TV show narrator? Superfan? A few job suggestions for Les Miles while he's not coaching
For the past few years, I've had a Les Miles problem. You see, I was raised as—yes, these exist—a Tulane fan, and back in prehistoric times, Tulane had a somewhat legitimate rivalry with LSU. No matter that the Green Wave bolted from the SEC in 1966, a full seven years before a Niesen went to Tulane; my family hates LSU to the extent that my brother offers a vulgar reinterpretation of the lyrics to "Calling Baton Rouge" when singing along at Pat O'Brien's piano bar.
As I ventured into the world of football, though, I began to realize Miles is a sportswriter's dream. He's entertaining, both in games and off the field. His players love him. He's irreverent. He's approachable. So on Sunday when I saw the news of his firing, my first thought was that finally I can espouse the virtues of Les without my family threatening to disown me.
As LSU begins its coaching search in earnest this fall, it'll look for a coach that can take a team that's put out 32 NFL draft picks (including four Pro Bowlers) in the past five years back to the top of college football. And that's great. I wish the Tigers the best. But really, I'm about 100 times more interested in where Miles goes next than I am in LSU's hire. With that in mind, I've come up with a few less conventional ideas for the Hat, should he need some inspiration in these trying times.
1. Nebraska superfan: Miles's son Ben is a fullback who's committed to play for the Huskers in 2017. Perhaps after so many years in the Louisiana humidity, the family might want to head north next fall to get a taste of that crisp Midwestern air, and Les could be a mainstay at Memorial Stadium on Saturdays. So, Nebraska: Give him a box, or maybe a section of his own. Sell the naming rights, for that matter. FOX and ESPN can set up a special Les cam, to which they can cut during games. Hell, they could even forego a sideline reporter and just get Miles's takes; think how much cash that would save them after they forked over $2.64 billion in the Big Ten's latest TV deal. We could even take this one step further: Why wouldn't the Omaha World-Herald just hire Miles as a college football columnist? We could read his dispatches on Sundays; I can't even imagine what kind of web traffic they'd do. Call the Pulitzer committee. (Plus, he can hone his skills this fall cheering his older son, Manny, a walk-on quarterback at North Carolina; maybe he can even audit a few classes at UNC's highly rated journalism school.)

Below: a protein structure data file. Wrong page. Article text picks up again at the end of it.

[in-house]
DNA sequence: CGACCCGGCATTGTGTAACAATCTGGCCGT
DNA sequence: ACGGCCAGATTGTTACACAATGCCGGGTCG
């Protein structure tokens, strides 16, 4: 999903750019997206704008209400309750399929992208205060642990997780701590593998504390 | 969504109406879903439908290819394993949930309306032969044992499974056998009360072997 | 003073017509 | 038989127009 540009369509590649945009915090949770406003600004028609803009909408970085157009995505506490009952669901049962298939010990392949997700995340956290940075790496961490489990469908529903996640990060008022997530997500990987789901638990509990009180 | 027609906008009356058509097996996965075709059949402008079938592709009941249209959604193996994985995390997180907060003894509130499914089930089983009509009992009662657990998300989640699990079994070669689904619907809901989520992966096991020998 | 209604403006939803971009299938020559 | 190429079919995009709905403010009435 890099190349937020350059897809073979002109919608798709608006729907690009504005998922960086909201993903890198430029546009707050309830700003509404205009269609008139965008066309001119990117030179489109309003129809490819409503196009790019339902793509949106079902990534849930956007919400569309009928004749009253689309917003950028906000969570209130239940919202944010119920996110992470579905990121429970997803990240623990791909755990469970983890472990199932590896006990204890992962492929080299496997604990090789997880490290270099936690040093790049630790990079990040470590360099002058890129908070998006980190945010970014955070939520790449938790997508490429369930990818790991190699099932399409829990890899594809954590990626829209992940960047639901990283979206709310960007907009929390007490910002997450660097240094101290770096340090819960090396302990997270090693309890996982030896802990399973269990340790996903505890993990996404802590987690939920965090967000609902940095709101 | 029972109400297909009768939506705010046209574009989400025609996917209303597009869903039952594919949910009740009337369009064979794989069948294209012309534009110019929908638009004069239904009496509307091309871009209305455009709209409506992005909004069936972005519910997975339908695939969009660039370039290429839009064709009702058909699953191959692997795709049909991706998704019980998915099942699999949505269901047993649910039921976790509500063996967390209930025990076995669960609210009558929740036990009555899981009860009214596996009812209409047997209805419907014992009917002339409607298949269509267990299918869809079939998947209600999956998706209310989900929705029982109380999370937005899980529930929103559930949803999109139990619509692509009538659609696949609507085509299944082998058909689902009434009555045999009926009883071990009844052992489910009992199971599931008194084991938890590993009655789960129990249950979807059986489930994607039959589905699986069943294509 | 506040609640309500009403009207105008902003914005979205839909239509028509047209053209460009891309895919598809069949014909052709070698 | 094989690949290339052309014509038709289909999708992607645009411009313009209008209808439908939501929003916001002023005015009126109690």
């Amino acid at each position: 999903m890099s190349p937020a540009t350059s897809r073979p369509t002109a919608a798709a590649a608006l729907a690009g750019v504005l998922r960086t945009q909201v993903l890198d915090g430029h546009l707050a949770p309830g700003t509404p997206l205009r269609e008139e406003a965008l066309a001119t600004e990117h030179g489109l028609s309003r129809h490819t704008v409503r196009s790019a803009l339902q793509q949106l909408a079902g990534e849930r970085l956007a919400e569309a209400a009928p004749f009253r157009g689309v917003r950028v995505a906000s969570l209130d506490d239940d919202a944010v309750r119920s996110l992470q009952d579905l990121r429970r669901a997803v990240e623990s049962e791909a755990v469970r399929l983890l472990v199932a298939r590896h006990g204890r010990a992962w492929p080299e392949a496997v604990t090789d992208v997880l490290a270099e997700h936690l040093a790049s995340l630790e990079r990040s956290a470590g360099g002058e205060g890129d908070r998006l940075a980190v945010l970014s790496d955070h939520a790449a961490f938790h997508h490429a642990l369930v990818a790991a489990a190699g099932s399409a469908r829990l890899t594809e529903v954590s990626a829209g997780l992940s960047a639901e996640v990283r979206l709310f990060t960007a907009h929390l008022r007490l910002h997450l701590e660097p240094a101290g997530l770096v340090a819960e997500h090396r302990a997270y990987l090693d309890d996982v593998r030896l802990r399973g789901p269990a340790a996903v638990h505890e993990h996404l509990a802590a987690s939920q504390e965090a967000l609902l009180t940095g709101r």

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2. Scout Ponder handler: One of my favorite Instagram tributes to Miles came from ESPN's Samantha Ponder, who posted a photo of the coach with her daughter, Scout, last season. I know it might be easy to simply cheer for Miles to take a traditional television analyst job—I get it, he'd be great—but I'll do you one better. In a post on Scout's personal Instagram, Ponder refers to Miles as her daughter's best friend forever; why not have ESPN hire Miles to appear on air with Scout every Saturday? Les Miles and the world's cutest toddler on television at football's biggest games—who wouldn't watch?
3. Haberdasher: It may be a bit obvious, but it's too phenomenal a word to not include on this list.
4. Auburn head coach: On Dan Patrick's radio show Monday morning, Miles copped to the fact that he'll be pretty lost without coaching; apparently he has no hobbies whatsoever, not golf, not tennis, not hunting, and he's bad at cards. So if he's truly uninterested in thinking outside the box, I'll suggest he start sending some whispers of availability toward Auburn. Gus Malzahn has been on the hot seat all season, and you'd have to think the other SEC West Tigers would be plenty happy to offer Miles a shot. Yes, the win over LSU Saturday snapped Auburn's seven-game home losing streak to Power Five teams, but if SEC play keeps going the way it has so far this season, Malzahn still may not be long for his job. Miles is an ace recruiter, especially in the south, and wouldn't it be a fun twist of fate if the team whose victory secured Miles's ouster in Baton Rouge managed to grab him?
5. Jim Harbaugh sidekick: There's long been speculation that Miles has kept one eye on the Michigan job; he played for the Wolverines from 1974–75, was a GA in Ann Arbor from 1980-81 and then served as their offensive line coach from 1987–94. Obviously, the program is in expert hands under Harbaugh, one of the smartest coaches in the game, but think what a complement Miles would be to that brand of intensity. Over the years, Harbaugh has been known as one of the most demanding coaches in the game, wearing his players out over time. Miles, then, could be the good cop to his bad, an enhancement to Harbaugh's job security rather than a threat. Associate head coach in charge of levity has a nice ring to it. Plus, who needs satellite camps when you've got Miles on the recruiting trail?
6. Nature documentary narrator: Come on. Think about it. Miles's narration of the time he fell while running out of the tunnel in Tuscaloosa in 2011 was the stuff of an epic poem. ("…the field was strong with excess band members and people with flags and maybe even an occasional mascot or two. And as I made my way through what appeared, again, to be a minefield of people, from the side unbeknownst to me, there was a contact between one of our players and a cheerleader—male, I might add.") Imagine a version of that prose lent to film of bald eagles migrating or dolphins jumping.
You can do anything you set your mind to, Les. Don't let anyone tell you otherwise.